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69% of clients claim poor contractor performance undermine projects

Construction clients have identified contractors as the biggest cause of project underperformance.

According to a global survey of projects by KPMG, more than two-thirds of project owners (69 per cent) said poor performance from their contractors was the single biggest factor in underperforming projects.

Less than a third (32 per cent) of owners worldwide said they had a high level of trust in their contractors.

While only 9 per cent of respondents said they had a low level of trust in their contractors, 60 per cent stated that they only had moderate trust.

The figures, released as part of KPMG’s 2015 Global Construction Project Owner’s Survey, show more than half (53 per cent) of project owners globally have had one or more underperforming projects over the past year.

Energy and the public sector were two of the hardest-hit areas, with 73 per cent and 90 per cent of clients respectively experiencing underperformance in these sectors.

The survey, conducted in late 2014, questioned 109 senior leaders from organisations carrying out significant capital construction projects worldwide.

Respondents were spread across the Americas (38 per cent); Europe, Middle East and Africa (26 per cent); and Asia Pacific (36 per cent).

Only 31 per cent of respondents’ projects came within 10 per cent of their original budget over the past three years, while just 25 per cent of projects came within 10 per cent of their original deadlines over the same period.

More than half of the respondents to the survey were concerned about the lack of available in-house skills, with many choosing to hire external specialists to help deliver projects.

In total, 69 per cent of respondents said they required external assistance to support their existing workforce to enable delivery of projects, equating to 5 per cent of their total workforce per project.

Additionally, 44 per cent of respondents struggled to attract qualified labourers, while a further 45 per cent lacked planners and project managers.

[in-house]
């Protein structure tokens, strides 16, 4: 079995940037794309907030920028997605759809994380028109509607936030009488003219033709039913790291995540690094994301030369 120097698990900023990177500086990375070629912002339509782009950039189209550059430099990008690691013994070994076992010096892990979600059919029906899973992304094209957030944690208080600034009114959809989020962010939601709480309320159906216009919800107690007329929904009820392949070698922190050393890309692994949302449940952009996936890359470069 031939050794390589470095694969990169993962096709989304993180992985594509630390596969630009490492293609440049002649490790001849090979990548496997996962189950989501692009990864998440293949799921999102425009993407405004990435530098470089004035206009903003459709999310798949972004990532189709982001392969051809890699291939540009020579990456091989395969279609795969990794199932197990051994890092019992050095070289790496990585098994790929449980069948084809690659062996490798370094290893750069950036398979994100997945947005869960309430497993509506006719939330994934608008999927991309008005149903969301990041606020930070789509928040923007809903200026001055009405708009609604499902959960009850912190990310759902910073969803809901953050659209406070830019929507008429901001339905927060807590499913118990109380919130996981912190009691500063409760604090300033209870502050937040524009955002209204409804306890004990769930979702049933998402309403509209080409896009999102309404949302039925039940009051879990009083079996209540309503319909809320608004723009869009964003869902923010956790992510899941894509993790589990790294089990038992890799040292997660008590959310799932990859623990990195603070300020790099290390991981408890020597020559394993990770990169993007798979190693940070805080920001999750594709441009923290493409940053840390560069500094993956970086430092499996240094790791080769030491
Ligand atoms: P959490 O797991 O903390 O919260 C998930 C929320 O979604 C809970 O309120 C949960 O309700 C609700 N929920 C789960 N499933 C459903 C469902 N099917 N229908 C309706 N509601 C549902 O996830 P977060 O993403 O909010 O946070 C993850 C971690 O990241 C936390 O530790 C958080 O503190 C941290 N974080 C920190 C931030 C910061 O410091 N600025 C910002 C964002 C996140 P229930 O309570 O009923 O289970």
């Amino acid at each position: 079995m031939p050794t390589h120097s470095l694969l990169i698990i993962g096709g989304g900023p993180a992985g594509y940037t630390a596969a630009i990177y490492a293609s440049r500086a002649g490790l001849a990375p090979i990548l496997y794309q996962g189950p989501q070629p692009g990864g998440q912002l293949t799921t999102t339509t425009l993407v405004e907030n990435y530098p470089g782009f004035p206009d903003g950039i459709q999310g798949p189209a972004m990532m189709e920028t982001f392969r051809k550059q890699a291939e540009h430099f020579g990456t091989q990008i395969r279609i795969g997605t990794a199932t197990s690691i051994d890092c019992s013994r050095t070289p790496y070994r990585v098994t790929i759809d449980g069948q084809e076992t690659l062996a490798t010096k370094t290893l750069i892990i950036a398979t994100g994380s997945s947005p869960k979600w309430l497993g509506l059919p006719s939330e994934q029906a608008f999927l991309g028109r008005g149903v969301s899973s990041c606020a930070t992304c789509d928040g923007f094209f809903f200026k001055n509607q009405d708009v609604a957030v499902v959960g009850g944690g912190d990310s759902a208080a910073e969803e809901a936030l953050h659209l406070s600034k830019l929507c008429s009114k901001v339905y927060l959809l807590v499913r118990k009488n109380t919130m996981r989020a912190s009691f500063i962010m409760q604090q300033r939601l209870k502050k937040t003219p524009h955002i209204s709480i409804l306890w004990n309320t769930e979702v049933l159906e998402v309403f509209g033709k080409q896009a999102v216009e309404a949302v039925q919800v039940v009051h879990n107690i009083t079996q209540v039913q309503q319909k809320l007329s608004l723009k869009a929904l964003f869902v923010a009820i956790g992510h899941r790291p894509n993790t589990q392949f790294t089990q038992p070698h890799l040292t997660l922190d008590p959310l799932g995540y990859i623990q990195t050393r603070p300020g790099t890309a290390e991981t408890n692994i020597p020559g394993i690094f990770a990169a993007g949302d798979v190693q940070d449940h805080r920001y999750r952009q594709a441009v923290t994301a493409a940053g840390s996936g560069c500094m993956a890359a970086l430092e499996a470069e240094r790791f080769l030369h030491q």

More positively, 82 per cent of clients felt that owner/contractor collaboration would increase over the next five years, with only 3 per cent believing that collaboration would fall.

A further 13 per cent of respondents felt there would be no change in collaboration over the period.

Commenting on the survey, KPMG UK head of infrastructure, building and construction Richard Threlfall said: “This survey highlights the prevailing issues affecting the sector both in the UK and globally.

“We will only see a turnaround of poor-performing contracts once we start seeing contractors and project owners adopt technology such as building information modelling to enable more efficient planning, mandated apprenticeships to ensure skilled labour are bought up through the ranks, and more accurate planning of projects.”

Readers' comments (5)

  • I wonder of the 69% how many went for cheapest price regardless of other considerations

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  • Probably 99%

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  • Poor procurement practice by badly-advised Clients mean that the winning contractor will probably have the lowest overheads i.e. little in house expertise. An example of the endemic bad practice is the "pooling" of the good ideas from competitive tender submissions, which are then given to the cheapest tenderer to take advantage of.

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  • What does it matter if the client went for the cheapest price. If that is the price the contractor has said it can do the work for and to the standards required in the contract then why shouldn't the client expect a good job?
    I've worked in the industry for over 25 years and the standard of contractors is very poor. Poor quality, planning of work and not understanding the specifications and contract documents is rife and whilst you get the major projects like the Olympics and Crossrail that the industry shout out as best practice the majority of contracts are very different from this, I would suggest.
    In defense of contractors I would say that there are many jobs that are designed poorly that makes the contractors job difficult from day one.

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  • When these big MC's go in cheap just to get a contract, who will pay for the losses, the specialist subcontractors they employ of course!

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